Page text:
On Saturday I Didn't Have Lunch With a Friend, after I got to work to discover that what I thought was going to be a short-staffed day would actually be barely-staffed-at-all day, and in the scramble to give everyone a lunchbreak I'd completely forgotten I had plans for mine.  Or perhaps by this point I was subconsciously sabotaging my own plans. 

On Sunday night the Writer and I Didn't Watch a Film, specifically Notes on a Scandal which we got maybe 40 minutes into only for the massive crack on the disc we had noticed but tried to ignore proved itself beyond ignoring.  We watched Fanboys instead, which was a more fun film than Notes on a Scandal, at least.  FYI, does NOT pass the Bechdal Test.  Not only that, it is possibly the most sexist, degrading film I have seen in the past year - to men as well as women (although surprise, surprise, the girls come off worse).  But don't let that stop you, it had some funny moments and nice cameos.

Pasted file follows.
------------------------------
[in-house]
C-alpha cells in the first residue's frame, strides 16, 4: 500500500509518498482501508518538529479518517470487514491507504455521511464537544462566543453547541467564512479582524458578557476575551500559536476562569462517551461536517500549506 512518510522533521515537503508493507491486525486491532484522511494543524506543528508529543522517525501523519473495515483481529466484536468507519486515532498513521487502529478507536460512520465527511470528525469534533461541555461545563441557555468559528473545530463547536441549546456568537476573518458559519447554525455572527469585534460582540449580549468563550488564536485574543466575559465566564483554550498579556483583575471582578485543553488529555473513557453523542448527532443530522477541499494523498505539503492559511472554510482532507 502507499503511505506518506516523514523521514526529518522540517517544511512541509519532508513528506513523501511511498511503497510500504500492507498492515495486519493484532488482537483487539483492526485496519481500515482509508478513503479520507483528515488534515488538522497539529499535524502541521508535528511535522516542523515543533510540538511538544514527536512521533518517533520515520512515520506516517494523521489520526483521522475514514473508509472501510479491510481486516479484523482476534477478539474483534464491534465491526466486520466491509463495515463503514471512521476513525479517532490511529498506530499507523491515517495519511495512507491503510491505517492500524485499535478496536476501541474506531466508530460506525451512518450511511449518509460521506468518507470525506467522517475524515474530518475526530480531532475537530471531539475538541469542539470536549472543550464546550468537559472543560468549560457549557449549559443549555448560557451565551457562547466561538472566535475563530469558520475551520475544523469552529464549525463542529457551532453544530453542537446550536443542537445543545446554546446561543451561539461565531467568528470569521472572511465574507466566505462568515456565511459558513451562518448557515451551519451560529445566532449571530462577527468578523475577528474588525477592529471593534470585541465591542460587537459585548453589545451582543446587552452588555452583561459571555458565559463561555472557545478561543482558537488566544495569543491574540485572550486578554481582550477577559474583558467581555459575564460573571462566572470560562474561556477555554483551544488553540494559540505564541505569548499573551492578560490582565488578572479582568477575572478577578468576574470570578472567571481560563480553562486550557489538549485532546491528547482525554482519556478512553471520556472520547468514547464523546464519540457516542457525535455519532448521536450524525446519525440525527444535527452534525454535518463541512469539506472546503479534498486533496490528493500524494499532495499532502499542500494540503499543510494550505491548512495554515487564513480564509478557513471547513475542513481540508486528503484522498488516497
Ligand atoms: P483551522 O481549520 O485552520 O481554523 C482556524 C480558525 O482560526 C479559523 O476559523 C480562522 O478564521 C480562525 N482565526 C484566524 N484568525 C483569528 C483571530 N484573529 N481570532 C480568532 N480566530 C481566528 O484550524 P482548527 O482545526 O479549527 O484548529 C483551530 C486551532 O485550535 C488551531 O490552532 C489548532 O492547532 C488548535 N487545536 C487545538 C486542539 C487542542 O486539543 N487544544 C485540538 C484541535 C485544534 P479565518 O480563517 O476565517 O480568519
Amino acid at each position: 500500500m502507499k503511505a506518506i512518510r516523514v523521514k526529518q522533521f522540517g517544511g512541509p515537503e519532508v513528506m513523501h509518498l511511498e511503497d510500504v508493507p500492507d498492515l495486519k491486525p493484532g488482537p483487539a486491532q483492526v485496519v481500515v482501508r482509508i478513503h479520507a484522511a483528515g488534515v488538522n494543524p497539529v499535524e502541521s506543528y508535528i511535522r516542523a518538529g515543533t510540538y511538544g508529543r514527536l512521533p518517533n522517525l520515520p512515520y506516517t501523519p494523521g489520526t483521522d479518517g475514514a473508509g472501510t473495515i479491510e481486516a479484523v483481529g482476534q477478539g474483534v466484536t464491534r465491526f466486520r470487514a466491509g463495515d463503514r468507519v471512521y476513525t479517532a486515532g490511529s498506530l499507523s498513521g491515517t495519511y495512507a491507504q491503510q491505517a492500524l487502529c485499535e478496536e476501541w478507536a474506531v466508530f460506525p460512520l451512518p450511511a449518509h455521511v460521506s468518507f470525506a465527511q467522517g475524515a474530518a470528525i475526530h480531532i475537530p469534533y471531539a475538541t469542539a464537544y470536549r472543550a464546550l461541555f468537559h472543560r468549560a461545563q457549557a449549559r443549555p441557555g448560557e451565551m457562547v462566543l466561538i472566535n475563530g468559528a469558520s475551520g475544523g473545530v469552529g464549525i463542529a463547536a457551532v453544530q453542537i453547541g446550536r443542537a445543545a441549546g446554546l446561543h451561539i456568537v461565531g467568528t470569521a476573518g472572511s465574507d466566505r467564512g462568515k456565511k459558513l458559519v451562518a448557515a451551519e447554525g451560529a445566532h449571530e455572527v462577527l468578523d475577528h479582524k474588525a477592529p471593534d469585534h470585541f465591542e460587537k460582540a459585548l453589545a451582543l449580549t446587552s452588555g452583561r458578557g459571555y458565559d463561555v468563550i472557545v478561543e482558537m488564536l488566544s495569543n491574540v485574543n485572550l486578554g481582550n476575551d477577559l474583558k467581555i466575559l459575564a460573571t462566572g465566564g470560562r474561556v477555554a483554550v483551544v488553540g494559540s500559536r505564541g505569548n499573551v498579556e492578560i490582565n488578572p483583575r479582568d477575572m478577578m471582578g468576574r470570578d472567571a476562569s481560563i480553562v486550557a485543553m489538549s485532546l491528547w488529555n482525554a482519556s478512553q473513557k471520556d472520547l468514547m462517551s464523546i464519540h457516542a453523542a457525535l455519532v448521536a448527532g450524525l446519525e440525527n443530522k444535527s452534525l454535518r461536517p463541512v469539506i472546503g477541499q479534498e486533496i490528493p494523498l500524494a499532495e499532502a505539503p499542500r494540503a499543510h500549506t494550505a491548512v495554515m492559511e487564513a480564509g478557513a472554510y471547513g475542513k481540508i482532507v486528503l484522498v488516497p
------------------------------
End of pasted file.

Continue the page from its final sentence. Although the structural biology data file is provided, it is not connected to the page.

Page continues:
And then today I Didn't Have The Day Off when I went in for a couple of hours this morning.  Tomorrow I Am Not Having Drinks With My Ex-Boss who has flu.  Throughout all this I have Not Been Reading Wolf Hall because despite it weighing down my handbag I have been distracted by Eve Zaremba's Work for a Million which I found on a secondhand bookstall - I'm a sucker for any crime fiction which looks remotely dated, to almost any period, and for female PIs, so this was a fabulous double whammy.  Then today when I intended to pick up Wolf Hall again I bumped into a friend at the station and spent the train journey catching up with him instead of reading.

I would say I'm off to bed now but I don't want to jinx it...

Friday, 4 March 2011

Feminism Friday: Any Woman Worth Her Salt

A couple of weeks ago I watched Salt.  You'll have to forgive me, it wasn't the most memorable of films and a lot has happened since so I'll be hazier on the details than I would have been the next day.

*Contains spoilers - but no deeply important plot points*